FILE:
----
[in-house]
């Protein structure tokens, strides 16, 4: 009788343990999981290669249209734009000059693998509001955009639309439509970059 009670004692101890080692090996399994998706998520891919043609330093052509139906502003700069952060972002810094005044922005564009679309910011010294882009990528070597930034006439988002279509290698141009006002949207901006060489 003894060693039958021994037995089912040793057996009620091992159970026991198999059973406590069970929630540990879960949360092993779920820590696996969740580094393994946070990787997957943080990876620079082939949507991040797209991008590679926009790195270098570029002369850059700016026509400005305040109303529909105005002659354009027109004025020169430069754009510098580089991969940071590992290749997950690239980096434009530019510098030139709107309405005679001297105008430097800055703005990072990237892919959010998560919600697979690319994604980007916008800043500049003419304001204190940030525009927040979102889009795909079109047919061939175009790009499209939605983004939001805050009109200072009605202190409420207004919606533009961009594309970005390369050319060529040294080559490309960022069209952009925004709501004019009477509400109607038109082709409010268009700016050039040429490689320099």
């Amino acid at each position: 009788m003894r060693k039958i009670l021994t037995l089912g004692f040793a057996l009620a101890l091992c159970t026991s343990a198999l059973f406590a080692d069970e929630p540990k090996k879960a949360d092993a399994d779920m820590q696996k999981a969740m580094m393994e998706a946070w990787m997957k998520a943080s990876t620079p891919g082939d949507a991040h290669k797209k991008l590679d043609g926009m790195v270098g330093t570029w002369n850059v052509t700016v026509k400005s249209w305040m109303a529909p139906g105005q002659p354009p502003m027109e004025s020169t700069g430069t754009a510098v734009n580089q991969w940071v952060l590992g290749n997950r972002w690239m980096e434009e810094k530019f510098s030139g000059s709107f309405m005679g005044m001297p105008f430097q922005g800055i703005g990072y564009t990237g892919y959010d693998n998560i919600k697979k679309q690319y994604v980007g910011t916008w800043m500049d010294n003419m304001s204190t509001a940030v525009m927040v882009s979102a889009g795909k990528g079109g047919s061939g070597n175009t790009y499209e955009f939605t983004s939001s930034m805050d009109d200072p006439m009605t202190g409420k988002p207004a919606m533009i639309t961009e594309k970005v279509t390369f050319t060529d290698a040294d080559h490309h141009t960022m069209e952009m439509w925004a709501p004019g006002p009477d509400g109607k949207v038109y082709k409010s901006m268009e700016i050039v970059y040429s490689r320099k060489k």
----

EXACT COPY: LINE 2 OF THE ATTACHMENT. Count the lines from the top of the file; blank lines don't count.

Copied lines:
């Protein structure tokens, strides 16, 4: 009788343990999981290669249209734009000059693998509001955009639309439509970059 009670004692101890080692090996399994998706998520891919043609330093052509139906502003700069952060972002810094005044922005564009679309910011010294882009990528070597930034006439988002279509290698141009006002949207901006060489 003894060693039958021994037995089912040793057996009620091992159970026991198999059973406590069970929630540990879960949360092993779920820590696996969740580094393994946070990787997957943080990876620079082939949507991040797209991008590679926009790195270098570029002369850059700016026509400005305040109303529909105005002659354009027109004025020169430069754009510098580089991969940071590992290749997950690239980096434009530019510098030139709107309405005679001297105008430097800055703005990072990237892919959010998560919600697979690319994604980007916008800043500049003419304001204190940030525009927040979102889009795909079109047919061939175009790009499209939605983004939001805050009109200072009605202190409420207004919606533009961009594309970005390369050319060529040294080559490309960022069209952009925004709501004019009477509400109607038109082709409010268009700016050039040429490689320099």